The second part of this fourth action allows the player to then ascend one additional soul (bear in mind, just because they shook the casket, they may not have won the comparison on the main action) or to rotate caskets, or to take a power die. Power dice add to the players overall number of dice (good) and in addition they also have two wild faces, so they score higher when compared.
There are a few other things to consider in Die of the Dead which mitigate some of the randomness. For example, as the result of ascending onto the Marigold Stairs, a player can cover (and take) a bonus with each dice. One of the bonuses is to take one of four different tokens (which is also the secondary part of the third coffin action) and these tokens do different things. One allows a player to change their die face, whilst another allows a player to add a prepared soul to a casket outside their normal turn order.
The four token actions also come with both A and B sides, allowing a more complex experience to be had when using the B side. This compliments the player boards that are simply used to store up to three prepared souls in the base game, but which offer unique bonuses when used on their second side. Personally, I always prefer to play with the “unique” player mats, but I enjoy using the tokens in either A or B form equally.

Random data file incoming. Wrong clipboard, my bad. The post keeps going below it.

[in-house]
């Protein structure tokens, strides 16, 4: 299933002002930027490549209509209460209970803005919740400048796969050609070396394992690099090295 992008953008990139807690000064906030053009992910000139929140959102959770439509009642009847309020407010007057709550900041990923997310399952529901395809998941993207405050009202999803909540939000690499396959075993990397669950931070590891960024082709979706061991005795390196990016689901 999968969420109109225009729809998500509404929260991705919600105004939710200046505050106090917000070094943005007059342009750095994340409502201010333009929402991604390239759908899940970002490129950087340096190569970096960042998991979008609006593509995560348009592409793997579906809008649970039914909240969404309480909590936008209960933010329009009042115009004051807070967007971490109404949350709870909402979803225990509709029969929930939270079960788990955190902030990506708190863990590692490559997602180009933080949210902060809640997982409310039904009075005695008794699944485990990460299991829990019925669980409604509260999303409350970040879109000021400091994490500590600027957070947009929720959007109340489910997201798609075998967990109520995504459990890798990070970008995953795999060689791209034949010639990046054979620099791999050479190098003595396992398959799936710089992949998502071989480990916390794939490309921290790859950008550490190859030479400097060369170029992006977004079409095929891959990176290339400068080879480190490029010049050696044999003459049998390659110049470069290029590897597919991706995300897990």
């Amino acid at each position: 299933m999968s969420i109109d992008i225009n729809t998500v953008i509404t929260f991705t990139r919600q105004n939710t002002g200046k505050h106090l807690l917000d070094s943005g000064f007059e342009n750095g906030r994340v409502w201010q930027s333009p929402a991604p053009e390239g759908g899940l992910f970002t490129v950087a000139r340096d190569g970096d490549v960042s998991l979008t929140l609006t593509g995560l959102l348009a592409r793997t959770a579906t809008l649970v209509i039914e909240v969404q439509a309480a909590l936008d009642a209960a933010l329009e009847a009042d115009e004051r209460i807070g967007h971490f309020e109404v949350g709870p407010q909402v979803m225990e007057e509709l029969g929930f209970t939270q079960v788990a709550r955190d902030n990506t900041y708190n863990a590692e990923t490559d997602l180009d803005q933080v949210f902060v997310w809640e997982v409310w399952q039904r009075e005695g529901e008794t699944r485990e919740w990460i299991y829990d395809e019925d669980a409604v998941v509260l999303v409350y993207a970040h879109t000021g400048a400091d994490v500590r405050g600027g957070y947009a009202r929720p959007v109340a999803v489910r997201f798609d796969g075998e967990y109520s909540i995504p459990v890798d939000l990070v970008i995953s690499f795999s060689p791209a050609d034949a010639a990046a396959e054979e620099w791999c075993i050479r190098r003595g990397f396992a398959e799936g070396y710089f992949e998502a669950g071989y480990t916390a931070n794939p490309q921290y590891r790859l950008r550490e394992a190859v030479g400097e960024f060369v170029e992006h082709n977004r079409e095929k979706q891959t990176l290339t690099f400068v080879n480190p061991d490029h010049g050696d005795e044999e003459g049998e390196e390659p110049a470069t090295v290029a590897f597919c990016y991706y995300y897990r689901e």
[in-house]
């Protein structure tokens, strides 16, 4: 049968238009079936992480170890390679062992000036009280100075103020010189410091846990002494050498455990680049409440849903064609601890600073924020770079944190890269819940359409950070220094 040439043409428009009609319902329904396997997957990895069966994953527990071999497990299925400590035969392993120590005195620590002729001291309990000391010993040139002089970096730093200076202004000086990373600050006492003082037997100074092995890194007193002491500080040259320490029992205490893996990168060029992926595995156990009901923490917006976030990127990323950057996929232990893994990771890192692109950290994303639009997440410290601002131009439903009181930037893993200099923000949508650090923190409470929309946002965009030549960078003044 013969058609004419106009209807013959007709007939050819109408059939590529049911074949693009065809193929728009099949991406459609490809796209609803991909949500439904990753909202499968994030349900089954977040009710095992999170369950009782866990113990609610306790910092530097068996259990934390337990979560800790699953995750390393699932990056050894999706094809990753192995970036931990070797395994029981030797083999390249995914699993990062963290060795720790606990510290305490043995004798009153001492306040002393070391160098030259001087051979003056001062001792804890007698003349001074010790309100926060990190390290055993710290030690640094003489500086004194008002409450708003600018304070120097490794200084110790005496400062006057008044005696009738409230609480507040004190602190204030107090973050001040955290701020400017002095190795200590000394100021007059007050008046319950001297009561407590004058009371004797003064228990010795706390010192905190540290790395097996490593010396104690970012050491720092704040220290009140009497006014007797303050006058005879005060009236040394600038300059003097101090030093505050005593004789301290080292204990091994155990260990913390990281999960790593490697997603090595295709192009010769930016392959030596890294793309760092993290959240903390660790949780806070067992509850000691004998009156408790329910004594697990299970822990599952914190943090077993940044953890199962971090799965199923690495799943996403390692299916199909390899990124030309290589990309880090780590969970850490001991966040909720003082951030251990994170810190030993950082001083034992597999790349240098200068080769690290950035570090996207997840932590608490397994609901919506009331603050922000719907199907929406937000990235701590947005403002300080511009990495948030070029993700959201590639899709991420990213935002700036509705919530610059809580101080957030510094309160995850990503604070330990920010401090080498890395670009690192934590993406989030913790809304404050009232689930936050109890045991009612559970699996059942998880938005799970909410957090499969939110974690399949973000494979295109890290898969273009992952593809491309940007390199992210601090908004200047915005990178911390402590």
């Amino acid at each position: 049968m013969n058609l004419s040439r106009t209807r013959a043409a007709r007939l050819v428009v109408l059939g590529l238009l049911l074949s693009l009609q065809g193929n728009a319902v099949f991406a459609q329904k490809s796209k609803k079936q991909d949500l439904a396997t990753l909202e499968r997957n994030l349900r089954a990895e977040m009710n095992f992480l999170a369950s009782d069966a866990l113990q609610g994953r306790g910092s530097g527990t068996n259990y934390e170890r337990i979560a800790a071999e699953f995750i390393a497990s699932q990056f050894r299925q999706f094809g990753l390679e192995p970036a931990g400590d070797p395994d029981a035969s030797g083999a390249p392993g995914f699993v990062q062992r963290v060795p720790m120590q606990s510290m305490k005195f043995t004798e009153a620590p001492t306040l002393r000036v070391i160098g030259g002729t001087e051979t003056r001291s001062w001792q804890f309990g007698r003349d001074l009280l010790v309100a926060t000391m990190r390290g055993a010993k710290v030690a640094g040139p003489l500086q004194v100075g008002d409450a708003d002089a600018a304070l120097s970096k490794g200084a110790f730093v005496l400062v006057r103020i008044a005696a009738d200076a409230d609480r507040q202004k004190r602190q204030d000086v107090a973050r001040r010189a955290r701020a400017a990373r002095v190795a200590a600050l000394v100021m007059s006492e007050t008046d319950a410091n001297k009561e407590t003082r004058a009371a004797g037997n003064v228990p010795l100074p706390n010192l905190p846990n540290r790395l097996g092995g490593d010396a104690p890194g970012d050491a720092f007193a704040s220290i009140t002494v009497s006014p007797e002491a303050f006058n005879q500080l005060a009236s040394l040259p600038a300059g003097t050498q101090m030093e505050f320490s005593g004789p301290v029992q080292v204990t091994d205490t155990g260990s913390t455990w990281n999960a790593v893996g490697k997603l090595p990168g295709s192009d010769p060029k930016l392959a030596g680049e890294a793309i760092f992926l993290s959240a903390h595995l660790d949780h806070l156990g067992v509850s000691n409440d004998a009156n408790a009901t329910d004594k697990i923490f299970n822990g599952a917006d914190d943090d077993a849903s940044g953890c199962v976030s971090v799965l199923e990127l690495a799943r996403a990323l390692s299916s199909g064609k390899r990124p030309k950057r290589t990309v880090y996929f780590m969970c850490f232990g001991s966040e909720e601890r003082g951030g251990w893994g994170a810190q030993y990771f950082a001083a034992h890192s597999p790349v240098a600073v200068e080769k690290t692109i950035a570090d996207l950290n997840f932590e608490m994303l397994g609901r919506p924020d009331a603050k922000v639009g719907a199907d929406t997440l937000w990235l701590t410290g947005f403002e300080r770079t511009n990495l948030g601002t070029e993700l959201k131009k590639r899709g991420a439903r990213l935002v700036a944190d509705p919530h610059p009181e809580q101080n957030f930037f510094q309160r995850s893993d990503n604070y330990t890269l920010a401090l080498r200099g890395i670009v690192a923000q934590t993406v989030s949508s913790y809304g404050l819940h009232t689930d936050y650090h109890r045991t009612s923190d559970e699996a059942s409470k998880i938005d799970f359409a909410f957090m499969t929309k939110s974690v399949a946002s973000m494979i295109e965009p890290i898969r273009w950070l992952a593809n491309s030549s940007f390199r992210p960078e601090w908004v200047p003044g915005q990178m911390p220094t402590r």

Getting good at Die of the Dead takes a bit of time, since it tasks the players with both memorisation and luck mitigation at the same time. Your first strategy should almost always be to make sure that you have a “competitive” amount of dice in each casket. After that, it’s about remembering which caskets are better for you, and which are better for your opponents, and then using the casket abilities and tokens to try and manipulate that.
At some point in the game — several points actually — your opponents are definitely going to get their souls into the casket in fourth place ready to ascend, so having a token that lets you rotate the caskets can be used at a critical time. On this note, one challenge with Die of the Dead at higher player counts is that the players have much less control over the board state in between their turns. At two players, you can kind of predict what your next turn will look like — whilst at three and certainly four or five, that’s increasingly less true.
Going into Die of the Dead then, you have to accept that you’re playing a game that is built on a foundation of randomness — by design — but that the game itself features several interesting and unusual mechanisms that play around with that randomness. Also, of particular note, is the superb build quality and production, which actually enhances the gameplay due to the tactile nature of shaking and moving the caskets, and when players climb the gorgeous, chunky dice up the 3D staircase.
Die of the Dead may not be for everyone, but if you can suspend your “eurogame control freak” personality for a moment and you’re looking for a slightly heavier dice rolling and luck driven game, it may have a place on your shelf. With two kids in my house (one four and one six), Die of the Dead definitely has something to offer us, and as such, it’s staying on my “keep” shelf for the time being.
You can find Die of the Dead on Amazon.